5 Ways to Create an Em Dash

Pause with Scrabble tiles

by C.K. MacLeod

Updated on January 14, 2017.

I have all-in-one laptop that weighs the same as a tablet. It’s a marvel of a machine except for one thing: because it doesn’t have a numeric keypad (less keyboard = better portability), I cannot create em dashes (—) and en dashes (–) in my usual way.

(You know there are three kinds of dashes in written English, right? Use them correctly in your writing and you will impress a copyeditor!)

1. Use built-in keyboard shortcuts.

On a regular-size keyboard with a number keypad, I can use keyboard shortcuts to create em dashes and en dashes:

  • Em dash (—): Alt+0151
  • En dash (–): Alt+0150

In Microsoft Word:

  • Em dash (—): Alt+Ctrl+ - (minus)
  • En dash (–): Ctrl + - (minus)

Mac users use these shortcuts:*

  • Em dash (—): Shift-Alt-hyphen or Command + M
  • En dash (–): Alt-hyphen

My usual keyboard shortcuts don’t work on my portable laptop, though. Here are few workarounds:

2. Plug in a full-size external keyboard or keypad.

This option will only be appealing to you if you tend to use your laptop like a desktop.

For editing documents, I like to plug my laptop into a massive monitor and attach a wireless mouse and full-size keyboard, complete with a number keypad.

Alternatively, you can plug in a portable USB number keypad and use your laptop keyboard and touchpad. With this set-up, there are no problems creating em and en dashes in my usual way—using Alt codes.

But what if you prefer to use your laptop on-the-go, as it’s intended? Read on…

3. Use Unicode character codes.

Most compact PC laptop keyboards won’t allow you to use Alt codes to create em dashes and en dashes, but you can use Unicode character codes in most instances:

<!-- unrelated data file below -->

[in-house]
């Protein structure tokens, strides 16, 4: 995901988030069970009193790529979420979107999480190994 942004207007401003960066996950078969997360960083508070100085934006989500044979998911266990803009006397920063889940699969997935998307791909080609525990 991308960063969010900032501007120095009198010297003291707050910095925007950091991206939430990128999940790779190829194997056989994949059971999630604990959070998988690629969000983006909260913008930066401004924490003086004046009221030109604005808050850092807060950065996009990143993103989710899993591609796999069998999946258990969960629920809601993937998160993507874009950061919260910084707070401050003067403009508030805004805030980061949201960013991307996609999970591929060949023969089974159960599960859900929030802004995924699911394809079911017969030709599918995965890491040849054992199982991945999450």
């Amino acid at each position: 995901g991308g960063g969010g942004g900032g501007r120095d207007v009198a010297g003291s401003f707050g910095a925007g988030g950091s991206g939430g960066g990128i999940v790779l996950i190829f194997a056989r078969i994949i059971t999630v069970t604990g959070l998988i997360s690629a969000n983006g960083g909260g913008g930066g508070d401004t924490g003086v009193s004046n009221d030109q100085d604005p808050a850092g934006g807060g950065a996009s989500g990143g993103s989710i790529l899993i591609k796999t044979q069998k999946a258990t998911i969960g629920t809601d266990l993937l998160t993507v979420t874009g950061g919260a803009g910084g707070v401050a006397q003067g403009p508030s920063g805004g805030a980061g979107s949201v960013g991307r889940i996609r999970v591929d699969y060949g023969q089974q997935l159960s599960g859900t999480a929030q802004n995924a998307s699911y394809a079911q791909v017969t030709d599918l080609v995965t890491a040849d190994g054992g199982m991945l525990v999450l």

• Em dash: 2014+Alt+x
  • En dash: 2013+Alt+x

You can look up other Unicode character codes here.

Note: Keyboard shortcuts using Unicode character codes don’t work in Scrivener, Gmail, or Google docs. For these programs, try one of the options that follow.

4. Use your word processor’s built-in autocorrect function.

In Google Docs, if you type two hyphens followed by a space, those two hyphens will be changed to an em dash. Out of the box, Word and Scrivener will do the same.

There isn’t an autocorrect option out of the box for an en dash, though. So, you can try this:

In Word 2010 and up, go to Tools, Options, Proofing, and click on the AutoCorrect Options button.

Select the AutoCorrect tab and add these keyboard shortcuts:

  • Replace: .em  With: —
  • Replace .en  With: –

Now each time you type .em (dot em) in Microsoft Word, it will be replaced by an em dash, and .en will give you an en dash.

If you want to do the same in Scrivener, go to Tool, Options, Corrections, Edit Substitutions. In Google Docs, go to Tools, Preferences.

5. Use your operating system’s character map.

Using you operating system’s search function, type in “character map.” A grid with symbols will pop up, and you can select the em dash or en dash and copy and paste it into your document. In Scrivener, you can access your operating system’s character map by going to Edit, Character Map. In Word 2010 and up, you’ll need to go to Insert, Symbol. In Google Docs, go to Insert, Special Characters.

Be Efficient